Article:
How Does the AEF Help Bald Eagles?[/av_textblock] [av_textblock size=” font_color=” color=” custom_class=”] Biology | Behavior | Diet | Nests | Migration | Demographics | Eaglets | Decline & Recovery
National Symbol | Laws Protecting Eagles | Diseases | Dangers | AEF & Eagles | Overview
[/av_textblock] [av_textblock size=” font_color=” color=” custom_class=”] [/av_textblock] [av_toggle_container initial=’0′ mode=’accordion’ sort=” styling=” colors=” font_color=” background_color=” border_color=” custom_class=”] [av_toggle title=’How has the AEF been involved with hacking and release of Bald Eagles?’ tags=”] A hack tower is an artificial nesting structure overlooking a wild, natural habitat area where eaglets are placed at about 7 weeks of age, to be released into the wild at about 13 weeks of age in order to help repopulate a geographical area. The theory behind a hack tower is that eagles will often return to an area where they first learned to fly.
By the end of 2017, in cooperation with the Tennessee Wildlife Resource Agency & the United States Fish & Wildlife Service, AEF has released a total of 150 young Bald Eagles from its Douglas Lake, TN hack site, the largest number of any hack releases in the state. AEF has assisted the Tennessee Wildlife Resources Agency and other partners in the hacking of hundreds of other eaglets.
[/av_toggle] [av_toggle title=’How can Bald Eagles benefit from the sale of Bald Eagle Commemorative Coins?’ tags=”] The American Eagle Foundation has been designated by Congress to administer funds from the sale of Bald Eagle Commemorative Coins, which were minted and marketed by the U.S. Mint in 2008. Of the $7.8 million generated from these sales, AEF placed $5.8 million in a perpetual endowment fund, called the American Eagle Fund. This Fund grew sufficiently for AEF to begin awarding grants in 2012 for nationwide Bald Eagle conservation and education projects. – BH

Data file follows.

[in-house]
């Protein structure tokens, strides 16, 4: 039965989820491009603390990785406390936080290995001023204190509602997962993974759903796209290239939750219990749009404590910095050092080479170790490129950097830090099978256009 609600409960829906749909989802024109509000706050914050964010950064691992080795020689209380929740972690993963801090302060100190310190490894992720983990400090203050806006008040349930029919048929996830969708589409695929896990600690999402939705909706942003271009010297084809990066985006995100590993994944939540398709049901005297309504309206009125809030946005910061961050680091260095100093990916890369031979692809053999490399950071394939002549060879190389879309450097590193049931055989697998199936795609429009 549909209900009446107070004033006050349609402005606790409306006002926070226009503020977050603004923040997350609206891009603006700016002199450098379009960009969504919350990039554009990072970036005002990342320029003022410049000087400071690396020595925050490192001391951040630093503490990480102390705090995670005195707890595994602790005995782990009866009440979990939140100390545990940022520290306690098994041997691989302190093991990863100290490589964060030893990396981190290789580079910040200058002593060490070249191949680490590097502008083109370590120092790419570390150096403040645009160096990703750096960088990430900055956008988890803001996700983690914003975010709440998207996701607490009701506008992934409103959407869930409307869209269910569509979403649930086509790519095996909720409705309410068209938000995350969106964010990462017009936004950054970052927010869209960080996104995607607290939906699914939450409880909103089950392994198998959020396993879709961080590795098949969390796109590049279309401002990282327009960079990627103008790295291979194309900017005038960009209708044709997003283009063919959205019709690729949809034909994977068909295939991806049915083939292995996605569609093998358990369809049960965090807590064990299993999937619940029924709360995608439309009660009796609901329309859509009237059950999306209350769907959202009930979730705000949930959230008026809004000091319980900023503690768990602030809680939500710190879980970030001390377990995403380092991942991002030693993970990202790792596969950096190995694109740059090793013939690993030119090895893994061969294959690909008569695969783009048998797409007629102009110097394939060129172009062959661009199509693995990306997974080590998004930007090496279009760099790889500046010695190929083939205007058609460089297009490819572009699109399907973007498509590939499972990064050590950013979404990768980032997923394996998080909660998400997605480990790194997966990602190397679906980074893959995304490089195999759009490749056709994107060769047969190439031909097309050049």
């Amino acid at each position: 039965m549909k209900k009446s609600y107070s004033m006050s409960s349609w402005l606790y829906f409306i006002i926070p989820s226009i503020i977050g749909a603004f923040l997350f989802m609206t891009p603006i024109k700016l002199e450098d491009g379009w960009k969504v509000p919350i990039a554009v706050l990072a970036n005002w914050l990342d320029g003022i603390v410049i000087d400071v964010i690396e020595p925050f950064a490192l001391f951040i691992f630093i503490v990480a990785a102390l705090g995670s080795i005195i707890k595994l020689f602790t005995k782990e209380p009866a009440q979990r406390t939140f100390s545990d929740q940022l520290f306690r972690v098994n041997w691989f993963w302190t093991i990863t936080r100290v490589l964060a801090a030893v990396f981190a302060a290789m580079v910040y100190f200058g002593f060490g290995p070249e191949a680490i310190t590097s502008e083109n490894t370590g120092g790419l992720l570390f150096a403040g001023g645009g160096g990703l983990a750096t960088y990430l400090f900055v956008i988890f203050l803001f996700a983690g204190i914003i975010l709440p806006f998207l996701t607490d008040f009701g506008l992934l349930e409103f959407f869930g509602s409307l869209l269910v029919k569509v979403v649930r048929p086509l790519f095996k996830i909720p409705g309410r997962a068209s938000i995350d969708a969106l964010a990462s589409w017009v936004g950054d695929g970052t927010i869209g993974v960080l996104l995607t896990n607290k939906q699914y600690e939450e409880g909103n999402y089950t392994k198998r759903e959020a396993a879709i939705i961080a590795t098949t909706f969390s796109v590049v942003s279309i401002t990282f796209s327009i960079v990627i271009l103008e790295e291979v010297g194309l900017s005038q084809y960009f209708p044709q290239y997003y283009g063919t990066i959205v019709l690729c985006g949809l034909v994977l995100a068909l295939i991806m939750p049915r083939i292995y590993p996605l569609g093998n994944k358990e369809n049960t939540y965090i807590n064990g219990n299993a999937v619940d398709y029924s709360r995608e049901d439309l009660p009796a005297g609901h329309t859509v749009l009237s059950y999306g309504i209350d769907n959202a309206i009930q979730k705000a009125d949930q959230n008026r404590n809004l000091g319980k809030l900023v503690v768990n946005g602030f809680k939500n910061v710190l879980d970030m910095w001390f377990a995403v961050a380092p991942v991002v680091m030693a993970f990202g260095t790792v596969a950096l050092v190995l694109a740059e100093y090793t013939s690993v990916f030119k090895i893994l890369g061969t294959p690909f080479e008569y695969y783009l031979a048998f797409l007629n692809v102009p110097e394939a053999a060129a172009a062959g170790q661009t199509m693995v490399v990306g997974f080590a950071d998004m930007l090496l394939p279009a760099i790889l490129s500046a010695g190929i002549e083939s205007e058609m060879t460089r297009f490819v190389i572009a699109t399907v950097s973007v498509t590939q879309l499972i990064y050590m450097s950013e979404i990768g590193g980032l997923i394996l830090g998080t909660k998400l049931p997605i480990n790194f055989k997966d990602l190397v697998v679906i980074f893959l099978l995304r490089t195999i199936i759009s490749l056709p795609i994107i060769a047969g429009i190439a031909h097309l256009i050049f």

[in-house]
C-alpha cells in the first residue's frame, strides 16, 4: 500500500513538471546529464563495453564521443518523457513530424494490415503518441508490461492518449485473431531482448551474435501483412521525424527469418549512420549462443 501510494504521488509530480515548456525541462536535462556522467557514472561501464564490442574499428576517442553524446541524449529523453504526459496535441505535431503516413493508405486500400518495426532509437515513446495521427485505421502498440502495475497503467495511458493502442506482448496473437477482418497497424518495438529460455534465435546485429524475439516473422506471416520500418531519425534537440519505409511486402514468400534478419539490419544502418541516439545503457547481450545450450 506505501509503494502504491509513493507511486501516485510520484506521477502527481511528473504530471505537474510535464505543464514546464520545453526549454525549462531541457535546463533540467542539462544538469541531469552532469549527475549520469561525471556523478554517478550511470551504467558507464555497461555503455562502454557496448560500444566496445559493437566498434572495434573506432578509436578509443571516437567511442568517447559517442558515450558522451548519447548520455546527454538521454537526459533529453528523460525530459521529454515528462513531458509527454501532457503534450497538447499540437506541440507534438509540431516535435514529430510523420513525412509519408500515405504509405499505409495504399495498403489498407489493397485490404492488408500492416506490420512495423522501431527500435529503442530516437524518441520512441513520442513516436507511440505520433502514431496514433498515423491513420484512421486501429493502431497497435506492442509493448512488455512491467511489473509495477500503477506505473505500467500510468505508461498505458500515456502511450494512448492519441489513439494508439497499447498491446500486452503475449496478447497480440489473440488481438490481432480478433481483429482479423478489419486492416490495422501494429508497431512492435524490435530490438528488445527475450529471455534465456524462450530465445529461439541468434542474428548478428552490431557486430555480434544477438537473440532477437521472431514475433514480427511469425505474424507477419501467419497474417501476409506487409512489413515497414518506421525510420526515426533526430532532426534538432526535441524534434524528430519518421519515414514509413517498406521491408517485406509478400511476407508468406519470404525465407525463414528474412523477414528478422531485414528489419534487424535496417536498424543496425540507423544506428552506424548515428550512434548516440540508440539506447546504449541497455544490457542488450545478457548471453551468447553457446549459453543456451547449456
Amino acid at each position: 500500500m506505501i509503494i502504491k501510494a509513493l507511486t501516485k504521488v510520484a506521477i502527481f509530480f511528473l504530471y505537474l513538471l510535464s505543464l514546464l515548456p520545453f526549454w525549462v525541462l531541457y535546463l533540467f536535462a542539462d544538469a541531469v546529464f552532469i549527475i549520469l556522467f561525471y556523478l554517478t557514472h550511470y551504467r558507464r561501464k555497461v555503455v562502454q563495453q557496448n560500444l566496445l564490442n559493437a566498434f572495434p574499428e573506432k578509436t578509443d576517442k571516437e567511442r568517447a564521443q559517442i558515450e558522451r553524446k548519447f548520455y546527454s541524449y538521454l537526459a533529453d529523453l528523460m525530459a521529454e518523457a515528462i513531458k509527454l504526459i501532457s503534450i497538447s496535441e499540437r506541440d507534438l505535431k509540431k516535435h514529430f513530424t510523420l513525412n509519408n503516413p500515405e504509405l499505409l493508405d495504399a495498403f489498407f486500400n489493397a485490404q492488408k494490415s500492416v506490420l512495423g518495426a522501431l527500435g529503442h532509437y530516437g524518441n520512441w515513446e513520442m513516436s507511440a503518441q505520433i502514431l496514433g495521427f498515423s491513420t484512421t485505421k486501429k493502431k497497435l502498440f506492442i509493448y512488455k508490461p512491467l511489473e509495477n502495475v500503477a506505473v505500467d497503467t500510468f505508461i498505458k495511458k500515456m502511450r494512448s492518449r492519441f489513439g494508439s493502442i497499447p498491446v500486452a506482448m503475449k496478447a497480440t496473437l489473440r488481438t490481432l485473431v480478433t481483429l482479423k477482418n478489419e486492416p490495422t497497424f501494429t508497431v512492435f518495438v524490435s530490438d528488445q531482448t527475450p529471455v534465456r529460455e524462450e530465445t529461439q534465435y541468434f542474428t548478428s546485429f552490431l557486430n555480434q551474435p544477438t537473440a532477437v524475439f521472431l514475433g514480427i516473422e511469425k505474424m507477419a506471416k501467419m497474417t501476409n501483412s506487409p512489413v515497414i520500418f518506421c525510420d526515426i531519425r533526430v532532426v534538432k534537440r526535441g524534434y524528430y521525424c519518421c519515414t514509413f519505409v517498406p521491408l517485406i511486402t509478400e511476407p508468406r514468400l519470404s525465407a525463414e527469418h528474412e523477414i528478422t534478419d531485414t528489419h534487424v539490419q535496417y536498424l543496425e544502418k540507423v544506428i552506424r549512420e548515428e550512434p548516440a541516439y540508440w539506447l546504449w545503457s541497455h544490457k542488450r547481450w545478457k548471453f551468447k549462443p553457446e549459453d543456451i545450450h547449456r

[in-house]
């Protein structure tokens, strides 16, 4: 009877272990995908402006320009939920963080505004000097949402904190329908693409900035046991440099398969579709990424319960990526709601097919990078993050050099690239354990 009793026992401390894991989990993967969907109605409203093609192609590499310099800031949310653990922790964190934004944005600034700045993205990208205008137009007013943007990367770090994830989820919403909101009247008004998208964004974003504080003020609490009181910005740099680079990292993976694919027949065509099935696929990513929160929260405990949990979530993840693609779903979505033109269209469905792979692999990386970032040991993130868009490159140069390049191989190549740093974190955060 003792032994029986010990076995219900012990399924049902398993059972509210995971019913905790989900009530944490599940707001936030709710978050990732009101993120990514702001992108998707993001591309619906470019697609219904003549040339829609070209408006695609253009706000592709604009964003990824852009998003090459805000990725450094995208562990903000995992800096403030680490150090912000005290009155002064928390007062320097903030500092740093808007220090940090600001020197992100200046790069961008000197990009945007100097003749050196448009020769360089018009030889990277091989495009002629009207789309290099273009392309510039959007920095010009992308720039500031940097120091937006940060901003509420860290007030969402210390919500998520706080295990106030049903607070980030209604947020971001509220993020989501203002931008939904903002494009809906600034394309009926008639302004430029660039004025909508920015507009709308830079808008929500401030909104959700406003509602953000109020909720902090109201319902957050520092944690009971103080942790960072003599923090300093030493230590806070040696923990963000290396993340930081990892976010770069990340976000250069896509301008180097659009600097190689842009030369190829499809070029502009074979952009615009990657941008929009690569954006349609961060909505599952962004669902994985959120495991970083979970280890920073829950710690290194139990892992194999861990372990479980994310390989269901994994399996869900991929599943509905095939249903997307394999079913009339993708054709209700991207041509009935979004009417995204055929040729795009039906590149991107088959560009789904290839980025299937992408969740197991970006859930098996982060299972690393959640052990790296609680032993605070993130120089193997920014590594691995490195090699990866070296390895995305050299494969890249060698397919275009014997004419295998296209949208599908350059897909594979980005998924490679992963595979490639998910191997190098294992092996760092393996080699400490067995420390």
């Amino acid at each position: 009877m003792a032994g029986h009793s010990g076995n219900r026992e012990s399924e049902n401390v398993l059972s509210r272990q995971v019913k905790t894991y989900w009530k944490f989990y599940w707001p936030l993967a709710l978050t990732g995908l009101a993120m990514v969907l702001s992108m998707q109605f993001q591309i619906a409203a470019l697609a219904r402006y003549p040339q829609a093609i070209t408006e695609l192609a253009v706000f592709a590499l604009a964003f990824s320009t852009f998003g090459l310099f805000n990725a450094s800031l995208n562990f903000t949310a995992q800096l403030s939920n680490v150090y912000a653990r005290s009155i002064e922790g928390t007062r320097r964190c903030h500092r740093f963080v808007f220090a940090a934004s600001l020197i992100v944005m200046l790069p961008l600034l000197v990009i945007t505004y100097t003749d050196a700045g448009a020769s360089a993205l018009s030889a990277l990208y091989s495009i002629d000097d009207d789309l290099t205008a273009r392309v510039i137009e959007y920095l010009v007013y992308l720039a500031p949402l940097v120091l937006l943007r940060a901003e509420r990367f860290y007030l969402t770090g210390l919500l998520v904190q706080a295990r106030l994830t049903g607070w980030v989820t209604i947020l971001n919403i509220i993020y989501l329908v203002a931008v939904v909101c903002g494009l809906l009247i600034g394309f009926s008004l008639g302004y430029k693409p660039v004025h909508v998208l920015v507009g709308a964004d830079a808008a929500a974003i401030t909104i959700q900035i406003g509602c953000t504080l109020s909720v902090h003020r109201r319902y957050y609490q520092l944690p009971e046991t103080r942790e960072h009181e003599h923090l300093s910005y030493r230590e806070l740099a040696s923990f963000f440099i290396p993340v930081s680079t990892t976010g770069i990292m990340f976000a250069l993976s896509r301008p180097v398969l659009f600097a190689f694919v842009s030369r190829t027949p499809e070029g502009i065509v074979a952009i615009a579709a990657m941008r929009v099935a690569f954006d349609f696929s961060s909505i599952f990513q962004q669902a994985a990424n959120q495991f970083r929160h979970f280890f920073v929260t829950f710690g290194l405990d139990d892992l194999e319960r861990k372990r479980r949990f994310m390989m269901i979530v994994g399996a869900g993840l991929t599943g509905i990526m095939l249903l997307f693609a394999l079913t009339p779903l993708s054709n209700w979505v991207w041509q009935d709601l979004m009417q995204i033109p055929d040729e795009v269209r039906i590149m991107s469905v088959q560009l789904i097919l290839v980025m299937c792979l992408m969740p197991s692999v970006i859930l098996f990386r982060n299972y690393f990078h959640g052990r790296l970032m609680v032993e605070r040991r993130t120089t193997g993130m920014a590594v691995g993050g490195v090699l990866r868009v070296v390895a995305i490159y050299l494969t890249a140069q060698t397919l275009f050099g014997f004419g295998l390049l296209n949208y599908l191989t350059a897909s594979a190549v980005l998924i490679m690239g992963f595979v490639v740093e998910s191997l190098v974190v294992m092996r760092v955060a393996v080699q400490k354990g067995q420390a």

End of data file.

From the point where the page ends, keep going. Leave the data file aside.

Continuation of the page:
[/av_toggle] [av_toggle title=’How does the AEF rehabilitate injured Bald Eagles?’ tags=”] The University of Tennessee School of Veterinary Medicine cares for injured or sick birds which come under the care of the American Eagle Foundation. In addition, we have a tech vet on staff. The AEF has full flight structures where birds are rehabilitated and regain their flying skills. After determining that an eagle (or other raptor) has regained its ability to survive in the wild, that individual is released at or close by the same location where it was found injured.
[/av_toggle] [av_toggle title=’What if an eagle cannot be released because of its inability to survive in the wild?’ tags=”] The AEF will care for the bird at its state-of-the-art facilities. It might be an educational bird, or it may be placed in the Pick-a-Mate section of our Eagle Mountain Sanctuary aviary to be with others of its kind. It might eventually decide to bond with another eagle. If that happens, and nesting activities are observed, the pair will be given a private compartment of their own so they can raise babies of their own.
[/av_toggle] [av_toggle title=’What happens to the babies born to non-releasable eagles?’ tags=”] They remain with their parents for 6-7 weeks in the nest; then they are taken to a very large artificial compartment, called a Hack Tower, overlooking Douglas Lake in East Tennessee.
The transfer to the hack tower needs to be made just before the eaglet(s) begins to peer downward to the ground and Park at about a 45 degree angle. They could then possibly see AEF staff placing food on the ground inside the aviary, so that the eagle parents can deliver it to the eaglets in the nest. This could easily result in the eaglet’s permanently associating humans as their food source, and thus not learning to fish for themselves, and therefore risk starving to death.
Likewise, if the eaglets get too familiar with the Dollywood Park patrons by viewing them from 80 feet away for a few weeks, they would tend to lose their wildness to the degree that their well-being would be significantly diminished.
At the hack tower, they will acclimate to the area, grow strong inside their vast compartments, and fly free into the Smoky Mountains at about 13 weeks of age. They are tagged and banded so that if people see them after a time, the eagles can be identified and records of their travels and age can be determined.
[/av_toggle] [av_toggle title=’How does the AEF educate the public about Bald Eagles & other birds of prey?’ tags=”] Shows, tours, and exhibits; programs; appearances by Bald Eagle Challenger, public outreach; live HD nest cams; our website and social media; e-Newsletters. More information can be found here.